Originally published in The Progressive
When Ruth Bader Ginsburg died on September 18, waves of anxiety rippled through already nervous Democratic circles. The loss of such a monumental figure was sad enough, but there was little time to grieve.
As Zinn wrote, “It would be naive to depend on the Supreme Court to defend the rights of poor people, women, people of color, dissenters of all kinds.”
That’s because Republican leaders, most notably Senate Majority Leader Mitch McConnell, pounced on the opportunity presented by Ginsburg’s death to rush a Supreme Court nominee through before the next President’s term, and possibly before the November election.
As the historian aptly predicted, who is on the Supreme Court is not as important as what the American people demand.
It’s upsetting that Ginsburg died, as many of us felt connected to her through her work and her engaging public persona. But that’s not the worst of it. The worst part is the way her death immediately seemed to inspire a ghoulish delight in McConnell and other Republicans, such as Senator Ted Cruz of Texas.
Cruz made the rounds of the Sunday political talk shows on September 20, defending Trump’s right to nominate a replacement for Ginsburg and insisting that when the American people elected Trump (not exactly true) what they really wanted was to fill the Supreme Court with “principled Constitutionalists.”
And just like that, historian Howard Zinn’s voice of reason—a true balm for our frenetic times—bubbled up on social media. Amid the panic surrounding Ginsburg’s death and the fear that she will be replaced by a far-right ideologue, people began sharing Zinn’s 2005 opinion piece in The Progressive about the Supreme Court.
In the article, Zinn took time to calm the fears surrounding the nomination hearings that had taken place for John Roberts. Roberts sailed through those hearings, of course, as Zinn knew he would, and is today the Chief Justice of the Supreme Court.
Interestingly enough, Roberts has proven to be less of a “yes man” and something of a thorn in President Trump’s side.
The brilliance of Zinn’s 2005 piece is that he pierces through the drama and angst surrounding Roberts’ nomination, reminding readers that, actually, the Supreme Court isn’t all it’s cracked up to be. If you are looking for a revolution, he suggested, don’t get hung up on who is or isn’t getting nominated for the High Court.
In truth, the supposedly flawless Constitution gets cast aside all the time whenever those in power—from the President to Supreme Court justices—decide to do so, even when they have left-leaning reputations. Zinn lists a number of cases in which this has happened, from the time during World War I when the right to free speech was threatened, to the endless imprisonment of detainees at Guantanamo Bay.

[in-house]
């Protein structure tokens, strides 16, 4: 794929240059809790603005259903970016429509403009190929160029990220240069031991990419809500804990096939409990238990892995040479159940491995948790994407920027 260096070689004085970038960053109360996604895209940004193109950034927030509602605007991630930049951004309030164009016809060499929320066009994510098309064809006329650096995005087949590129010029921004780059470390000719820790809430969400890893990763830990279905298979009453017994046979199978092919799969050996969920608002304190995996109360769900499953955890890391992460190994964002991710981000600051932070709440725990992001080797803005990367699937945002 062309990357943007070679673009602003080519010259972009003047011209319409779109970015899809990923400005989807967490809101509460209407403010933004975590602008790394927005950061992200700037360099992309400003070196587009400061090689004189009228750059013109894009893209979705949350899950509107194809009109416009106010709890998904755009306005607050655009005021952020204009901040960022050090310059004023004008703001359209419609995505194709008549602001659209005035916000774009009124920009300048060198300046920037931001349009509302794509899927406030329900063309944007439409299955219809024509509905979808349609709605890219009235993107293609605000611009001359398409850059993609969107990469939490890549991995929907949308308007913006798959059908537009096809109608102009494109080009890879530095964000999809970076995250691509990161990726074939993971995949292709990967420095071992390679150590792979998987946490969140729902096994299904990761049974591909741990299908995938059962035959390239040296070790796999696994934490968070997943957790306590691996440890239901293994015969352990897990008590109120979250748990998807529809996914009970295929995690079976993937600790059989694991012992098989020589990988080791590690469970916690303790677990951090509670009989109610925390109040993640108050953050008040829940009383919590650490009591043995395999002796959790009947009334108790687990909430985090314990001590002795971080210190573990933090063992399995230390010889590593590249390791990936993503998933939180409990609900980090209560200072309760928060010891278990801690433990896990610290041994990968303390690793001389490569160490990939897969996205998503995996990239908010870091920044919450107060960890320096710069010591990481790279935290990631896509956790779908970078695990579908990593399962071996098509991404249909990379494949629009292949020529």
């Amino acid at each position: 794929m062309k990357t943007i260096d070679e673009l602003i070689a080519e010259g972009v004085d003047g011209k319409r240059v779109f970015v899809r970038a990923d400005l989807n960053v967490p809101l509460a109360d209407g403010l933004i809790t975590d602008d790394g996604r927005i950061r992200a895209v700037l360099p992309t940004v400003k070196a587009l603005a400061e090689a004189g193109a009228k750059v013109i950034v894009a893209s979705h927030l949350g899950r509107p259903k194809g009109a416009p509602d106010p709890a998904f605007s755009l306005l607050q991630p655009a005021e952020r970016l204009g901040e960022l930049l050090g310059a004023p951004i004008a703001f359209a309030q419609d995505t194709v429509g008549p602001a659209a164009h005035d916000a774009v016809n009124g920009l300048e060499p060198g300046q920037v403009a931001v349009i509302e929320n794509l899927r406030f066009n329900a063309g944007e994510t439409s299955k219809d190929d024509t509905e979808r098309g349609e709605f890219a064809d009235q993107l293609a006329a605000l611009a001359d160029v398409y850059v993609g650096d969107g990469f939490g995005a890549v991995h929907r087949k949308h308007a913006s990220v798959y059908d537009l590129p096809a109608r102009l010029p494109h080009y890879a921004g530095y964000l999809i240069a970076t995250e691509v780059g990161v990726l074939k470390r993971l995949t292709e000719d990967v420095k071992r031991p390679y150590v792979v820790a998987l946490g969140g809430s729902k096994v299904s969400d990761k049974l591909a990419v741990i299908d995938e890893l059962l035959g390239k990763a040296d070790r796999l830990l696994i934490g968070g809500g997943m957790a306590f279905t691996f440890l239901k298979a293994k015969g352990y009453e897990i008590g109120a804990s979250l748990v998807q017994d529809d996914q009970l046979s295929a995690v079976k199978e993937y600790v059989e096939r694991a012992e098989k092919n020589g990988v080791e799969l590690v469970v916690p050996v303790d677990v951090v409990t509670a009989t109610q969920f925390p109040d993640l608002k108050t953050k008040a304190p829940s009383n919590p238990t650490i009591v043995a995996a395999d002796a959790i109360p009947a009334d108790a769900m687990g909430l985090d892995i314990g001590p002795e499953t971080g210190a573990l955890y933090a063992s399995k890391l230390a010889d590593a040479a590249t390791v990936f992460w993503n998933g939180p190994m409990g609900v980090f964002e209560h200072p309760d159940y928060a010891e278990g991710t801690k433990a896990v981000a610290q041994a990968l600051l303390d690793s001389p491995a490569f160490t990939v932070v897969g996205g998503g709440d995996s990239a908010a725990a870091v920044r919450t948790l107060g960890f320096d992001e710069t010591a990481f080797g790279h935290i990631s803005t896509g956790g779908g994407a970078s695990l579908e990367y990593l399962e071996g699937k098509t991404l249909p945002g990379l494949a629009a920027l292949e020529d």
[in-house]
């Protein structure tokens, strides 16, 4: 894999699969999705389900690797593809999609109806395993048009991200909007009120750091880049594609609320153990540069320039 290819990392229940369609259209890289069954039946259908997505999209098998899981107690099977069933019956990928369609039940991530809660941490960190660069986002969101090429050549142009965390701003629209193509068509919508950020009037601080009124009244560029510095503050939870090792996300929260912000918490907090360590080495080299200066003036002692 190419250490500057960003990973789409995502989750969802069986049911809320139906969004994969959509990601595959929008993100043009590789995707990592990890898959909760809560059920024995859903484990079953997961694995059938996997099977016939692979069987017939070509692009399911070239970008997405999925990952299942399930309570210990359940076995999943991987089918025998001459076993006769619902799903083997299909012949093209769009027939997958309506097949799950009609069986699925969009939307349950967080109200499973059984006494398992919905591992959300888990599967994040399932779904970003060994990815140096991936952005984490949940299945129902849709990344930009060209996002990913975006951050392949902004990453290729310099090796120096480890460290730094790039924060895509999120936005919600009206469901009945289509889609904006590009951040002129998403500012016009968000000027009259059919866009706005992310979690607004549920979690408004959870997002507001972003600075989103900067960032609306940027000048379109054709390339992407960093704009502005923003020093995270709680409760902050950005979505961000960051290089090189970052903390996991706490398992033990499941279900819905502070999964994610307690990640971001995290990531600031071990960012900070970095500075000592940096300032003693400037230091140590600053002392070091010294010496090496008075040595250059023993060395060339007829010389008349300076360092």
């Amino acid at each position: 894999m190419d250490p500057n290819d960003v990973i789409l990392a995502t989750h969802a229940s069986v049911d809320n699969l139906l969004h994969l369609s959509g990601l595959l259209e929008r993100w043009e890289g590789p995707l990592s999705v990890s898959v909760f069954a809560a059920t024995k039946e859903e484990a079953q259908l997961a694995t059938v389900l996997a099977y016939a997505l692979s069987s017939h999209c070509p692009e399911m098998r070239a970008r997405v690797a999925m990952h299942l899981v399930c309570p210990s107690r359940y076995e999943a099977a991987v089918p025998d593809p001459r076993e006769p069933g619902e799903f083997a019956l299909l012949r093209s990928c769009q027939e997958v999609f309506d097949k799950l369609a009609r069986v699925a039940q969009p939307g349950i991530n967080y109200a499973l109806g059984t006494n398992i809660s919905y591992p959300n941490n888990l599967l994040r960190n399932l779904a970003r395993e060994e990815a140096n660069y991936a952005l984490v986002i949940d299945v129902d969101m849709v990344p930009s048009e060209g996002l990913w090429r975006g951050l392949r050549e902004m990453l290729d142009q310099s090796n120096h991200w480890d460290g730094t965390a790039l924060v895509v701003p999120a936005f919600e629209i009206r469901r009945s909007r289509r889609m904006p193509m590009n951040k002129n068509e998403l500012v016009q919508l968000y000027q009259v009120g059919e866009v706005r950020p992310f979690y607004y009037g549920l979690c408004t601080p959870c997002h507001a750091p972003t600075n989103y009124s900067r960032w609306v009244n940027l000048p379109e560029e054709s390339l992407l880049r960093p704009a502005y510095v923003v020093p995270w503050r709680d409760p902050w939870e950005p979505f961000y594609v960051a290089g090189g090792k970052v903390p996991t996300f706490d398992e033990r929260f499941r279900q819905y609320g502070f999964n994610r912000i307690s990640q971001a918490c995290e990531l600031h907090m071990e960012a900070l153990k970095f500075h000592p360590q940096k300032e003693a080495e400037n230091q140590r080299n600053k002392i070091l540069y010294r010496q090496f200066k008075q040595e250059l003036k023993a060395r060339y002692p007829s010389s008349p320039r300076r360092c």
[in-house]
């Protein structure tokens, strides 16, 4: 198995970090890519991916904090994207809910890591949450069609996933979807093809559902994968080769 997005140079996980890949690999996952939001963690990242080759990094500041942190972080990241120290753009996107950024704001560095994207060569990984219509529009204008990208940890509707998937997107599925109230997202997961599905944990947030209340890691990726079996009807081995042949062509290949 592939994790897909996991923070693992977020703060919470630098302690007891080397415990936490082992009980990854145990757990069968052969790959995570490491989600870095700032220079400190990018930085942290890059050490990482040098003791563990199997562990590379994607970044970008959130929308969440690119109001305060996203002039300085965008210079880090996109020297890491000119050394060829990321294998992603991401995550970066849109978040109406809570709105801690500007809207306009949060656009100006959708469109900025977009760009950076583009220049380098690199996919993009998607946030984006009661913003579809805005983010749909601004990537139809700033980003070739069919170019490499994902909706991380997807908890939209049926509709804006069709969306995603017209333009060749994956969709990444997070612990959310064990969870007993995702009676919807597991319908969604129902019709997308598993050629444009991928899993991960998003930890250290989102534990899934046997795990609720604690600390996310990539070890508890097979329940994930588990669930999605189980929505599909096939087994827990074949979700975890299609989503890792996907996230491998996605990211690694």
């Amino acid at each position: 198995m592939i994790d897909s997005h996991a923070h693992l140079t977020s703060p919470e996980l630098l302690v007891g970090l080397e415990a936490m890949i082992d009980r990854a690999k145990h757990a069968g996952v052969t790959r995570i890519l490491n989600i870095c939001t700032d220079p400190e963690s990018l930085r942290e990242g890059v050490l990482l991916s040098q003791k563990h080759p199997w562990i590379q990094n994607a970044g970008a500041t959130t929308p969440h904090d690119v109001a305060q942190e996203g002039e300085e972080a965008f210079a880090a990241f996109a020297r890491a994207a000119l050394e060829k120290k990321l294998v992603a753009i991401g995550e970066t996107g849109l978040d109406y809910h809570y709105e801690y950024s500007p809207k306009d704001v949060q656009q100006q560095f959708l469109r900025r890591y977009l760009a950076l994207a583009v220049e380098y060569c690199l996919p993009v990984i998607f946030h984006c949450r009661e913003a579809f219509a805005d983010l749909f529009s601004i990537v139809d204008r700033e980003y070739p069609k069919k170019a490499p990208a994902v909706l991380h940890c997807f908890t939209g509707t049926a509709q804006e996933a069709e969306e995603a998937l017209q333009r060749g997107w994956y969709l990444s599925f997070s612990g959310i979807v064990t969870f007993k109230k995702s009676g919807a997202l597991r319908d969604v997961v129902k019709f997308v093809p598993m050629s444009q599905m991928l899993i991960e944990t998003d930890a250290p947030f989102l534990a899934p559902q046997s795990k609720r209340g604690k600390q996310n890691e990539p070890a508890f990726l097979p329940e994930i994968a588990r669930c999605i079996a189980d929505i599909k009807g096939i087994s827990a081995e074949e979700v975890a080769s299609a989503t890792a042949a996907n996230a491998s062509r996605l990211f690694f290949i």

As Zinn wrote, “It would be naive to depend on the Supreme Court to defend the rights of poor people, women, people of color, dissenters of all kinds.” It was this kind of pragmatic clarity that I suspect put Zinn in Trump’s crosshairs last week.
While giving a speech in Washington, D.C., to commemorate Constitution Day, Trump railed against the supposed anti-American indoctrination taking hold in the nation’s public education system.
We must “clear away the twisted web of lies in our schools,” Trump declared, before singling out both The New York Times Magazine’s 1619 Project, which places slavery and its ongoing legacy at the center of American history, and “propaganda tracts” written by Zinn.
If only this rightwing conspiracy theory was even partially true. Most kids will never see a word from Howard Zinn or a page from the 1619 Project while in school, thanks to the outsized influence of history textbooks that are published in states like Texas—often with partisan audiences in mind.
Too often, history is still reduced to a boring slog full of dates and names, with little context or critical thinking. Even the classes that are supposed to offer “rigorous” content, such as the advanced placement U.S. History course many high schoolers now take, have been tweaked to reinforce American Exceptionalism.
I would argue, in fact, that more Zinn would help Midwestern voters choose wisely during this election season. Those of us who live here are being persistently courted by both the Trump and Biden campaigns, with Minnesota, Wisconsin, and Michigan in particular seen as “up for grabs.”
Trump is planning to spend upwards of $14 million in Minnesota alone between now and November 3, according to a recent Miami Herald article. But what will voters get out of it?
If we had more Zinn in our schools, at least as a counterpoint to the patriotic view of the United States that still dominates, we would know more about what ties us together as a nation, and spend less energy on our differences.
We would know, too, that the rights spelled out in the Constitution are of course not guaranteed. Instead, as Zinn wrote in 2005, the rights we think we have as Americans “only come alive when citizens organize, protest, demonstrate, strike, boycott, rebel, and violate the law in order to uphold justice”—no matter who is on the Supreme Court.